• (b) A trade union shall secure that no person continues to hold such a position for more than five years without being re-elected at such an election.
  • The positions to which this Chapter applies (subject as mentioned below) are—

(d) general secretary.

Chapter IV – Section 58:

(Note that the legislation requires that all of the following conditions are met)

Exemption of certain persons nearing retirement.

  • Section 46(1)(b) (requirement of re-election) does not apply to a person holding a position to which this Chapter applies if the following conditions are satisfied.
  • The conditions are that—

(a) he holds the position by virtue of having been elected at an election in relation to which the requirements of this Chapter were satisfied,

(b) he is a full-time employee of the union by virtue of the position,

(c) he will reach retirement age within five years,

(d) he is entitled under the rules of the union to continue as the holder of the position until retirement age without standing for re-election,

(e) he has been a full-time employee of the union for a period (which need not be continuous) of at least ten years, and

(f) the period between the day on which the election referred to in paragraph (a) took place and the day immediately preceding that on which paragraph (c) is first satisfied does not exceed five years.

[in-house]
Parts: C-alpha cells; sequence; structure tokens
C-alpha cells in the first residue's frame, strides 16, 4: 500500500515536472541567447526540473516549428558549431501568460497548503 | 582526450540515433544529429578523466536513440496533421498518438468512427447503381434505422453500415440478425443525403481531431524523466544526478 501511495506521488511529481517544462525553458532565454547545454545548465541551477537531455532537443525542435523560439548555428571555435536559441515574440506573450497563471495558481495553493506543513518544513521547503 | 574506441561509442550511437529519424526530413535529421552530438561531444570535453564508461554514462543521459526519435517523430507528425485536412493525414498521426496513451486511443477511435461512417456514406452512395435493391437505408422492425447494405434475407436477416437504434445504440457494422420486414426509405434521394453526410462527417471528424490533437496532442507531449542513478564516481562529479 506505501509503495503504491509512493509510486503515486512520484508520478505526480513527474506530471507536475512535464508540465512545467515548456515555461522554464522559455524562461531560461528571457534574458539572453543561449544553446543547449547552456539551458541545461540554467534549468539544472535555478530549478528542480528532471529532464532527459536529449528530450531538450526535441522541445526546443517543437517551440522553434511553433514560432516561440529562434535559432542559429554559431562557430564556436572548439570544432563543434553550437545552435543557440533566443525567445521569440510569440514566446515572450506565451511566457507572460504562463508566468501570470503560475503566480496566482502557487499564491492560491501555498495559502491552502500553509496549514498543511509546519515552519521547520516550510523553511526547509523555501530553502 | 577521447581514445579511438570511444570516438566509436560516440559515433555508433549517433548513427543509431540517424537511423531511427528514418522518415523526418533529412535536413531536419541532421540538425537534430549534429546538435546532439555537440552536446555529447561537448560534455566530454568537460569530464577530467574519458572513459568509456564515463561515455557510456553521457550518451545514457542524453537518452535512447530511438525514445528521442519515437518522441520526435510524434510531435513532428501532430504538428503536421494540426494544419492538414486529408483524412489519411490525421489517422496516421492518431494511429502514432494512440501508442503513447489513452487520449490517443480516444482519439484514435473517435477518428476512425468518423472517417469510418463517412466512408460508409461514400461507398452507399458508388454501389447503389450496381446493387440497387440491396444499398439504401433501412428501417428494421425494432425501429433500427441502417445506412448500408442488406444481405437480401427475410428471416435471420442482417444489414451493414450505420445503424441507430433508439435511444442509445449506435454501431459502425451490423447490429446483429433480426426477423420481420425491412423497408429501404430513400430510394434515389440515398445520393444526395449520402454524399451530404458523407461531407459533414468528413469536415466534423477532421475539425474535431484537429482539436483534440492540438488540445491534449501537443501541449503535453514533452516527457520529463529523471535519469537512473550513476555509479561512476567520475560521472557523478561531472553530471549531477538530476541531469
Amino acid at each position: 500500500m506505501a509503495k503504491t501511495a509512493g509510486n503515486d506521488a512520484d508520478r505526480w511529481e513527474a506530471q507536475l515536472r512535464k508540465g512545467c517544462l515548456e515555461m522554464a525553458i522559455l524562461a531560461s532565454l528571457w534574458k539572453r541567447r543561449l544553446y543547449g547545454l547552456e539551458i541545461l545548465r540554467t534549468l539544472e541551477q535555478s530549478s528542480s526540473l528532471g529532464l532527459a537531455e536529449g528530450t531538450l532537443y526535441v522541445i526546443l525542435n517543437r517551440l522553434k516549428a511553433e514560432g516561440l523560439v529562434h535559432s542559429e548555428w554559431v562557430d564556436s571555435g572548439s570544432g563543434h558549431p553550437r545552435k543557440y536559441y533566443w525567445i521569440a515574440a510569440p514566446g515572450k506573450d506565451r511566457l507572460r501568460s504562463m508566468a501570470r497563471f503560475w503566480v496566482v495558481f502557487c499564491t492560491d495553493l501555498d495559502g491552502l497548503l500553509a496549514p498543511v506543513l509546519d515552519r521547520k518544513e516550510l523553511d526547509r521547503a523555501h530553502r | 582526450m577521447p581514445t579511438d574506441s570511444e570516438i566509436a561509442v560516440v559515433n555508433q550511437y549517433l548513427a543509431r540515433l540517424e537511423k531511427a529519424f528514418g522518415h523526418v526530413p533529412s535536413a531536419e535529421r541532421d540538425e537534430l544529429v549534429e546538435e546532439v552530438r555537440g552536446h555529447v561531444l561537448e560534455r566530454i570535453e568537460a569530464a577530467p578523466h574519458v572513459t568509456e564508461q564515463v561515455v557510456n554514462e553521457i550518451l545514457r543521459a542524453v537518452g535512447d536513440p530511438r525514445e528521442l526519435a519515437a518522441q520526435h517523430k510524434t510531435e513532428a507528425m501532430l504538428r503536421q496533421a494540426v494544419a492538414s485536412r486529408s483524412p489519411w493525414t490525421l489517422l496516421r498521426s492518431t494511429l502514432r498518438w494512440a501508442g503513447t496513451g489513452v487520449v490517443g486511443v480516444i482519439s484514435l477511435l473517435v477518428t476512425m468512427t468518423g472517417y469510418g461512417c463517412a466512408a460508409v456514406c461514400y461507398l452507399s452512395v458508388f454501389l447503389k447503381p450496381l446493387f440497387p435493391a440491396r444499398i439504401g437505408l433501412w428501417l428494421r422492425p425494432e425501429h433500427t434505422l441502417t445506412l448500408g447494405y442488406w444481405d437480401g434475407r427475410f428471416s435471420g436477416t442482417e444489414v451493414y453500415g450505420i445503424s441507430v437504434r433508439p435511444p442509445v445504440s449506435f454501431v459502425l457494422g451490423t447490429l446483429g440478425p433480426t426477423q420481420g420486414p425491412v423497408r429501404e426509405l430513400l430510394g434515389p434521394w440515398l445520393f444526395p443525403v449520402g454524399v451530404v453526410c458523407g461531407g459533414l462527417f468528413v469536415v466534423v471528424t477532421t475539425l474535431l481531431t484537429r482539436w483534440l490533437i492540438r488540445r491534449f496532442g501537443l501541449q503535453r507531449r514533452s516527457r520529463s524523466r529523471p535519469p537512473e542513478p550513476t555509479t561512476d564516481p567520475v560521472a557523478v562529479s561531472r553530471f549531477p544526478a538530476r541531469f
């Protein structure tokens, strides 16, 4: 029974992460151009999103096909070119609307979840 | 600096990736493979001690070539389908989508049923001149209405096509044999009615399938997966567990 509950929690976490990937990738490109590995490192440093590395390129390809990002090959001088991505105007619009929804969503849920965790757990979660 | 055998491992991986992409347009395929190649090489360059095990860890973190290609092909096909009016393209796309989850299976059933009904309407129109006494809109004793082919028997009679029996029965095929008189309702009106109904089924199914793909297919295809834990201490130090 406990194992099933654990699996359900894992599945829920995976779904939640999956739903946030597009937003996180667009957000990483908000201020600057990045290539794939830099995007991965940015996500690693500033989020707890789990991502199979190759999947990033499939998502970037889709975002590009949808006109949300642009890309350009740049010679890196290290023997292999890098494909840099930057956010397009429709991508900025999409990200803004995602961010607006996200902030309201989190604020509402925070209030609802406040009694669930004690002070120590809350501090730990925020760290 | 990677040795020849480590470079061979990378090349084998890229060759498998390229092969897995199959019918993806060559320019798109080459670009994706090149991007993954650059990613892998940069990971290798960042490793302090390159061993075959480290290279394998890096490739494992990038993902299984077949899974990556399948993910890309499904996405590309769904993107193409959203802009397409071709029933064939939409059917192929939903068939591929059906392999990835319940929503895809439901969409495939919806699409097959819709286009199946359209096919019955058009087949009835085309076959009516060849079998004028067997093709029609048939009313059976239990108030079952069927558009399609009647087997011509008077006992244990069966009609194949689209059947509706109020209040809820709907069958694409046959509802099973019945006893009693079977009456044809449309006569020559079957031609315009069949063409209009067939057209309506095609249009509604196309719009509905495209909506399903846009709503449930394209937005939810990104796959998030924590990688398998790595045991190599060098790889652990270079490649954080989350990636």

• For the purposes of this section “retirement age”, in relation to any person, means the earlier of—
  • the age fixed by, or in accordance with, the rules of the union for him to retire from the position in question, or
  • the age which is for the time being pensionable age (within the meaning given by the rules in paragraph 1 of Schedule 4 to the Pensions Act 1995)].

The legislation requires that all of the conditions are met. The MU rules make no mention of an extension over the five-year maximum period allowable by law in order to take a General Secretary to retirement age so requirement 58(2)(d) is not met. MU Rule VIII(8) states:

The General Secretary shall hold office for the maximum period provided by law or until death, cessation of membership, resignation or removal from office, in accordance with the provisions of the Rules.

The maximum period provided by law is 5 years, unless a union’s rulebook includes an additional rule allowing for this exemption to apply. Two examples of such additional rules are found in the rulebooks of GMB and ASLEF: